Documents and resources
Based on the long timeline of the NBAF project that began in 2006, K-State put out a 26-page overview in 2020 to document the national bio/agrodefense effort. It covers the need for NBAF and the process by which it came to Kansas. Stakeholder perspectives are included at the end.
SARS-CoV-2 (COVID-19) proved the U.S. has been avoiding the reality of biopreparedness for far too long and America paid the consequences. The fact that most pandemic threats are zoonotic diseases transmitted from animals to people means more effort should focus on confronting these pathogens in the animal hosts.
Just as SARS-CoV-2 devastated the U.S. economy, so too could diseases of crops and livestock if they were to hit the U.S. accidentally or intentionally. Without a fully vetted, nationwide biothreat readiness system as called for in HSPD-9, the monetary consequences associated with bio/agro-disaster responses could grow exponentially.
Safeguarding American Agriculture in a Globalized World: 12/13/2017 Testimony (pdf)
The problems of HSPD-9 not being enforced today was addressed in a Farm Bill hearing of the U.S. Senate Agriculture, Nutrition and Forestry Committee on December 13, 2017. Testimony by K-State President Richard Myers addressed key elements for protecting the nation. President Myers was Chairman of the Joint Chiefs of Staff from 2001 to 2005, which gives him a unique perspective on global bioterrorism threats.
Bio/Agro Security Enterprise (pdf)
Kansas State's Bio/Agro Security Enterprise (BASE) includes diverse and century-long programs focused on protecting America's food crops, food animals, food supply and public health. Thus, BASE is broader than the NBAF mission, which is focused exclusively on protecting livestock from foreign animal diseases (FADs) and people from zoonotic FADs
The Silicon Valley for Biodefense (pdf)
The new, 2017 description of the evolving innovation district around NBAF is "the Silicon Valley for Biodefense," thanks to former Senate Majority Leader Tom Daschle with the Blue Ribbon Study Panel for Biodefense (now the Bipartisan Commission on Biodefense). He invoked that nomenclature during Panel hearings at Kansas State, January 26, 2017, entitled "Agrodefense: Challenges and Solutions." Manhattan, Kansas is where government, industry, and university R&D partnerships are already providing solutions to emerging biological threats.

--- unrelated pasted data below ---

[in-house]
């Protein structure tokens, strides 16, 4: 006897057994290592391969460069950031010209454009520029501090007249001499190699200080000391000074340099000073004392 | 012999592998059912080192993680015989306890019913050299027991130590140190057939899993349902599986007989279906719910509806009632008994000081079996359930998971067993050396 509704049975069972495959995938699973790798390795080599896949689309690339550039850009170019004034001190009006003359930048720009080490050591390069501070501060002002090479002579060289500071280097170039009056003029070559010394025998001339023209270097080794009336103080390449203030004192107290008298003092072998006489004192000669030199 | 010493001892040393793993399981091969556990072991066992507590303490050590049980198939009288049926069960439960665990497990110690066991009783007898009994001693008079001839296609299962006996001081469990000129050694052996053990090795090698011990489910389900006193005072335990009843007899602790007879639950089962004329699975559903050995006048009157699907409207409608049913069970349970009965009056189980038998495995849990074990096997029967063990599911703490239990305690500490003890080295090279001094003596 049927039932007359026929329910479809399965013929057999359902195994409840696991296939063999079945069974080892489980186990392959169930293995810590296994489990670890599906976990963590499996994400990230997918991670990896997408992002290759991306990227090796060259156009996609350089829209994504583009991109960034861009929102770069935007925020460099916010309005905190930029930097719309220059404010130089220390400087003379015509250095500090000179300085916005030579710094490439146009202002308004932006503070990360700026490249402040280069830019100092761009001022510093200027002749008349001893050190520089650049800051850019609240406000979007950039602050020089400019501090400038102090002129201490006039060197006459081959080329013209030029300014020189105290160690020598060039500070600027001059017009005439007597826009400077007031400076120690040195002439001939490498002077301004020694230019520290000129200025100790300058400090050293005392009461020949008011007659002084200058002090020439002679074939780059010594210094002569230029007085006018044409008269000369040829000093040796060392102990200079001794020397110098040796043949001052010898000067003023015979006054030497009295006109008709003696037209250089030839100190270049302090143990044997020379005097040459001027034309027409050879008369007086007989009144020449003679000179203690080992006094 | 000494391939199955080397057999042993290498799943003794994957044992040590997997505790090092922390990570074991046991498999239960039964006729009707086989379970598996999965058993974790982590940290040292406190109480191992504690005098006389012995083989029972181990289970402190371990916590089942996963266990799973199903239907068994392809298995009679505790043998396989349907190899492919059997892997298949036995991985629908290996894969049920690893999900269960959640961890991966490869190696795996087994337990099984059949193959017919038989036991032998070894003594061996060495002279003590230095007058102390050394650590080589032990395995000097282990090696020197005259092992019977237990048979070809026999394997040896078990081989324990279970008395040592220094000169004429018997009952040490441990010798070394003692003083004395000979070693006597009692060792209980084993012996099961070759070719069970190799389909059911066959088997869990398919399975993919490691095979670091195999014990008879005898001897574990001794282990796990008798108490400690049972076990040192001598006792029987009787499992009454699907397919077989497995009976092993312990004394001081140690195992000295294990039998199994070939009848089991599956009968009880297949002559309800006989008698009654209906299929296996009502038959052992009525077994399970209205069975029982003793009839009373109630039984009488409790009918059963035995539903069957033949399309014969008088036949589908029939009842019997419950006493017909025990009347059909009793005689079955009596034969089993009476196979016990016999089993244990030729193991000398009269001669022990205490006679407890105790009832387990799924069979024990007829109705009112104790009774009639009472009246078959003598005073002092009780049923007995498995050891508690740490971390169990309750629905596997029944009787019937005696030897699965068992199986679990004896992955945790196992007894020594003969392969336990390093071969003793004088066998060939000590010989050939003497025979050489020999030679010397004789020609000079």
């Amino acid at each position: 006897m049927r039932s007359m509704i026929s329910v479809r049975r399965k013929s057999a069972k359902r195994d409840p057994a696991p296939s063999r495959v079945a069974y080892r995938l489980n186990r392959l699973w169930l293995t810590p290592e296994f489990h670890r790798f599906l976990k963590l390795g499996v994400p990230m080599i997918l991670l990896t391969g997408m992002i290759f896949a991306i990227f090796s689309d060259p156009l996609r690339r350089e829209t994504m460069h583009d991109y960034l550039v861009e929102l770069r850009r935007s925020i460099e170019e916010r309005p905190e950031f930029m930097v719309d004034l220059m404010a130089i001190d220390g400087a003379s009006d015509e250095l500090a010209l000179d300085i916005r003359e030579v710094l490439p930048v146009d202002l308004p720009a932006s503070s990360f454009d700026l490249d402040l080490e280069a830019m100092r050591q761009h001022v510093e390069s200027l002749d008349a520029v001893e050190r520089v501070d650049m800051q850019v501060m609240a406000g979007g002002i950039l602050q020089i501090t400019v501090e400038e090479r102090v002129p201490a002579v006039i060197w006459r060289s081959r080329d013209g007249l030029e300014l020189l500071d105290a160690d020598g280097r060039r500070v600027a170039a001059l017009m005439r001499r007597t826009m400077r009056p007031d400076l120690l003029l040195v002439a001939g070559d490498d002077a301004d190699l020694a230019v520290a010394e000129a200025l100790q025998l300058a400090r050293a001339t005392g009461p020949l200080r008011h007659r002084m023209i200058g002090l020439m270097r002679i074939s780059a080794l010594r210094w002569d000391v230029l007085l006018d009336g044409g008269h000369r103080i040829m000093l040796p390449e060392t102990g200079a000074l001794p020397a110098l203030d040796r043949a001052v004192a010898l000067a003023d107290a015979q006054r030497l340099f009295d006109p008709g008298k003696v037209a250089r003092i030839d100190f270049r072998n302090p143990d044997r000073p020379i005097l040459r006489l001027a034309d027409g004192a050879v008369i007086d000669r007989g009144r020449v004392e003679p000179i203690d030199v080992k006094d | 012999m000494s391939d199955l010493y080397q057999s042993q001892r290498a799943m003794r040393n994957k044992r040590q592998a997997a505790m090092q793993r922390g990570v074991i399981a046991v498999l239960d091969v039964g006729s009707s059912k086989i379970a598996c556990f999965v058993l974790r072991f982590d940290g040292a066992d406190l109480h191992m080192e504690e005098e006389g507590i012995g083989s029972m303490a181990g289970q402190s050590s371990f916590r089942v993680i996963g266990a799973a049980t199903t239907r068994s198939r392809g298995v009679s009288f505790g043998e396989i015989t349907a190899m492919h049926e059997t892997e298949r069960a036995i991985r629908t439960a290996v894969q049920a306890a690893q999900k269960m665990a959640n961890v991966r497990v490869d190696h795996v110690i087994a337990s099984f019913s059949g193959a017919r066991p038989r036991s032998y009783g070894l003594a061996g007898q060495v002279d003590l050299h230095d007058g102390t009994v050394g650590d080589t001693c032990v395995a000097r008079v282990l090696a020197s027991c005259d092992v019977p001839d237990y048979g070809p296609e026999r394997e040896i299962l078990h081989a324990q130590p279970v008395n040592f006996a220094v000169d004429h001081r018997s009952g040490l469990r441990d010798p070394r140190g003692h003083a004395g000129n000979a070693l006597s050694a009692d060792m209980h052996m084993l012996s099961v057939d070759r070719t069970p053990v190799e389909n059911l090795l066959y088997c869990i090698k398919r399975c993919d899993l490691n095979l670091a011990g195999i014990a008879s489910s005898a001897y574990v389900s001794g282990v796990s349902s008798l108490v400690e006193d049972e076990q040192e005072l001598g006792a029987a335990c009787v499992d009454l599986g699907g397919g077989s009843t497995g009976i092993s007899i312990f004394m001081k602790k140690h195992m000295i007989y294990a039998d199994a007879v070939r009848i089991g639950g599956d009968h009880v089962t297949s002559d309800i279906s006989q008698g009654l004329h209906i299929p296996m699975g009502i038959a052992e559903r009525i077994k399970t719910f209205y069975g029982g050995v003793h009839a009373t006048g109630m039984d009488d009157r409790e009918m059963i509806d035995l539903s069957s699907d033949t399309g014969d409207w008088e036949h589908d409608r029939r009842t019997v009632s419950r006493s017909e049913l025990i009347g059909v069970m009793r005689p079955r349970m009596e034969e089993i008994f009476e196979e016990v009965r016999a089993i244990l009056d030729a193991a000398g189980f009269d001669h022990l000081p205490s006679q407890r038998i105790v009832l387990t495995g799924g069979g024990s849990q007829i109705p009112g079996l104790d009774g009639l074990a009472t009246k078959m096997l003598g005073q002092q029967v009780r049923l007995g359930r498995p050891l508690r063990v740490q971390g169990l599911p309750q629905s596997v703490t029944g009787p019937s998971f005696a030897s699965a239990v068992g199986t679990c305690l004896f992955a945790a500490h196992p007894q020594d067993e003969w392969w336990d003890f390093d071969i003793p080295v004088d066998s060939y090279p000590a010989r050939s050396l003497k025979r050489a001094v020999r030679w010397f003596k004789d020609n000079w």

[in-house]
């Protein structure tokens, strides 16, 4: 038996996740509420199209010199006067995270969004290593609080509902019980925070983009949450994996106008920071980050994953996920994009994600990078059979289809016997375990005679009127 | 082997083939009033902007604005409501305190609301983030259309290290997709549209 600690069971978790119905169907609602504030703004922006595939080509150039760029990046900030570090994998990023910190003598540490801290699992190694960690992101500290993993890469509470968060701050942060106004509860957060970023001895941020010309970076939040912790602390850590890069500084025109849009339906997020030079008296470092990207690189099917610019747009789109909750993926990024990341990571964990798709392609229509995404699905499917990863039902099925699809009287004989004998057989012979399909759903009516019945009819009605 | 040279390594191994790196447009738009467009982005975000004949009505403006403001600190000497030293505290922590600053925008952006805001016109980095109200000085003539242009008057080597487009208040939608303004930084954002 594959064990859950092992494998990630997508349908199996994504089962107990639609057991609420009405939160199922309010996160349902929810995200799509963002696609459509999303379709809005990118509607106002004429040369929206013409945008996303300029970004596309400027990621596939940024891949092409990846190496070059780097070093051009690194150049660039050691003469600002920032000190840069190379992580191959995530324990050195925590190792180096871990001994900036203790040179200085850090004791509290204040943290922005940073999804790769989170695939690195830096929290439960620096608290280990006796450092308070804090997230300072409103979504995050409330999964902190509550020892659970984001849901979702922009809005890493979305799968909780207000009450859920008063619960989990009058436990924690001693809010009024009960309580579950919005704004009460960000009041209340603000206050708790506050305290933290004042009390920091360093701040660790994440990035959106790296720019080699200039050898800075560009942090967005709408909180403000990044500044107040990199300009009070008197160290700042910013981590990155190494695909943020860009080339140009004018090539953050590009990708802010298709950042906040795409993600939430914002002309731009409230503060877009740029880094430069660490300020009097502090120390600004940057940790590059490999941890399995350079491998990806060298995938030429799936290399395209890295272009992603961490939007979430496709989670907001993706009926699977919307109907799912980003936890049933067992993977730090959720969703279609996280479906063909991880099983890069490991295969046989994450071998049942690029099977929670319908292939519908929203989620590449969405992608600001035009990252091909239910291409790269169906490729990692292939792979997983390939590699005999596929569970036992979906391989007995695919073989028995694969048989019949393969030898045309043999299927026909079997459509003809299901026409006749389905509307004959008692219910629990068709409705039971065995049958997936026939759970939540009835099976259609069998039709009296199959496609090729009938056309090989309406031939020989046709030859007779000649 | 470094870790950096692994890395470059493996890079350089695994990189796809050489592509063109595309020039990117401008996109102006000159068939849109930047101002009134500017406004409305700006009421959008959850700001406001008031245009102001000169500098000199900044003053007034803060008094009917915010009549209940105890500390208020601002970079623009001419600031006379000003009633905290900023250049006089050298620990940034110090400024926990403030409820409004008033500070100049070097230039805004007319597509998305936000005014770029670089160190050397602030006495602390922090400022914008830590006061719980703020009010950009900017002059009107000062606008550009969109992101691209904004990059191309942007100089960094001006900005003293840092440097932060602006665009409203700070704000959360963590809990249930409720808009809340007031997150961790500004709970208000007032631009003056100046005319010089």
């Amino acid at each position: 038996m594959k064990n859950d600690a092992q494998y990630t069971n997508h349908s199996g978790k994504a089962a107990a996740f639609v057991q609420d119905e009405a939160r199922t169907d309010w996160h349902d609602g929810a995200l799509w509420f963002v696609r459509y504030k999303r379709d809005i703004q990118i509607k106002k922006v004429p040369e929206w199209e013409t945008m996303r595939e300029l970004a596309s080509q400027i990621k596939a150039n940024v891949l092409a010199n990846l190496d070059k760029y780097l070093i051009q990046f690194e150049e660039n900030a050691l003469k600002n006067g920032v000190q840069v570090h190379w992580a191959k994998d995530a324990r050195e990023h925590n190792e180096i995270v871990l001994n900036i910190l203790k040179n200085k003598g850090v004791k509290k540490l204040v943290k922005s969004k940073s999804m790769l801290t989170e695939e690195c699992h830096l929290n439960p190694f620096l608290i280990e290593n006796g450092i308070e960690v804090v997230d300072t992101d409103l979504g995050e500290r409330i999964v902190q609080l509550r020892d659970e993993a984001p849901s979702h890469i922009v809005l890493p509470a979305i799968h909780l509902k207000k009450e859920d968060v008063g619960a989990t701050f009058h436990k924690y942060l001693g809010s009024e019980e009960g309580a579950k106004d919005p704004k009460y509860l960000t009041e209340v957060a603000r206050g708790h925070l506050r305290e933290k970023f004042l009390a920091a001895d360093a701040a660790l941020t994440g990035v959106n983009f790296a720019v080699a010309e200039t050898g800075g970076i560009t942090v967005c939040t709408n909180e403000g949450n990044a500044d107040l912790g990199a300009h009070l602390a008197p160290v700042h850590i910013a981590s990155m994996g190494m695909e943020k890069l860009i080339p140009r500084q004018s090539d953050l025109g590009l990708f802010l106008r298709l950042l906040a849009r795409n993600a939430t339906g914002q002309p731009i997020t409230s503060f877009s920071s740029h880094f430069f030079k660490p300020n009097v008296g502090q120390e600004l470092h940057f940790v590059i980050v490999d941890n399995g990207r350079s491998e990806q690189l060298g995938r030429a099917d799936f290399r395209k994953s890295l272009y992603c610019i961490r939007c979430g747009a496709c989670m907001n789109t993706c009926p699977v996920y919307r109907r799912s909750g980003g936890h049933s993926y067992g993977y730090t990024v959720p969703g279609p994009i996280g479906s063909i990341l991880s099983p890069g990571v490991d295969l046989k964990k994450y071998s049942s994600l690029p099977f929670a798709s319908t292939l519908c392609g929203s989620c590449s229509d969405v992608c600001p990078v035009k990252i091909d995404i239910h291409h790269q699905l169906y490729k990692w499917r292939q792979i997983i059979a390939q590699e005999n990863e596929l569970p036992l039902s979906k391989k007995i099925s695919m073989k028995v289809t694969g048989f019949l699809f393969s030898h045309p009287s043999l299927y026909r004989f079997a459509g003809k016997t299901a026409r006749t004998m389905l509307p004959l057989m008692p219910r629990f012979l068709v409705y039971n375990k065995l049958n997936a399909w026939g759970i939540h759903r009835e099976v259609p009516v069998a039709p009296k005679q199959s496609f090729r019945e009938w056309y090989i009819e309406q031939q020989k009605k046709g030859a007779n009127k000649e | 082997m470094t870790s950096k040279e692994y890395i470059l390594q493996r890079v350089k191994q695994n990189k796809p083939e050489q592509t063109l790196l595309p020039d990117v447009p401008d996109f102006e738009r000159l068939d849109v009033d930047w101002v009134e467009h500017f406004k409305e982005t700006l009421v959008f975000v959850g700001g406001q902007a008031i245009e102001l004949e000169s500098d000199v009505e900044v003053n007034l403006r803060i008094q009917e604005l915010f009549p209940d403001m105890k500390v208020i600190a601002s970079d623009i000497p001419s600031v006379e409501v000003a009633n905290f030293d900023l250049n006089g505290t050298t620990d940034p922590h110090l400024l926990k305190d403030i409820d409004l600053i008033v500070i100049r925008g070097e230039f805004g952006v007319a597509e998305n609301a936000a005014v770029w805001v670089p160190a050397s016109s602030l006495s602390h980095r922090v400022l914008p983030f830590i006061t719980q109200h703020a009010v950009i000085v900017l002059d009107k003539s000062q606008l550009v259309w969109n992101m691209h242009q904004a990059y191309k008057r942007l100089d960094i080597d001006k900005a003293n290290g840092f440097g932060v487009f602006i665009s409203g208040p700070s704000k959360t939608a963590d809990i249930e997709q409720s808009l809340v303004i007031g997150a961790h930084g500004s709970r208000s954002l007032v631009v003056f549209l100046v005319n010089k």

Kansas State University's 1999 Homeland Defense Program (pdf)
This 1999 document — which became known as "The Big Purple Book" — outlined the university’s Homeland Defense Food Safety, Security and Emergency Preparedness Program. The 100-page strategic plan for bio/agrodefense served as the blueprint for the Biosecurity Research Institute (BRI) at Pat Roberts Hall and multiple supporting programs.
Kansas State University's 1999 U.S. Senate Testimony (pdf)
Kansas State's former president, Jon Wefald, presented testimony before the U.S. Senate's Emerging Threats Subcommittee, chaired by Kansas Senator Pat Roberts, on Oct. 27, 1999. The title was, Agricultural Biological Weapons Threats: Food Safety, Security, and Emergency Preparedness. Few other entities or institutions were concerned with protecting American agriculture - crops, livestock - and food from global bioterrorists back then.
Kansas State University's National Agricultural Biosecurity Center (NABC) K-State's NABC was established in 2002 to confront U.S. bio/agrodefense challenges post-09/11. Some of the NABC's early efforts are summarized in the three graphics below. The SARS-CoV-2 (COVID-19) pandemic in 2020 reaffirmed the relevance today of The American System of Intergovernmental Management briefing papers put forth in 2003.
Additionally, the SARS-CoV-2 (COVID-19) pandemic validated the importance of conducting bio/agrodefense preparedness exercises involving federal, state, and local emergency response agencies.
Finally, a broad range of biothreat technical information produced by subject matter experts can prove invaluable in a bio/agrodefense emergency.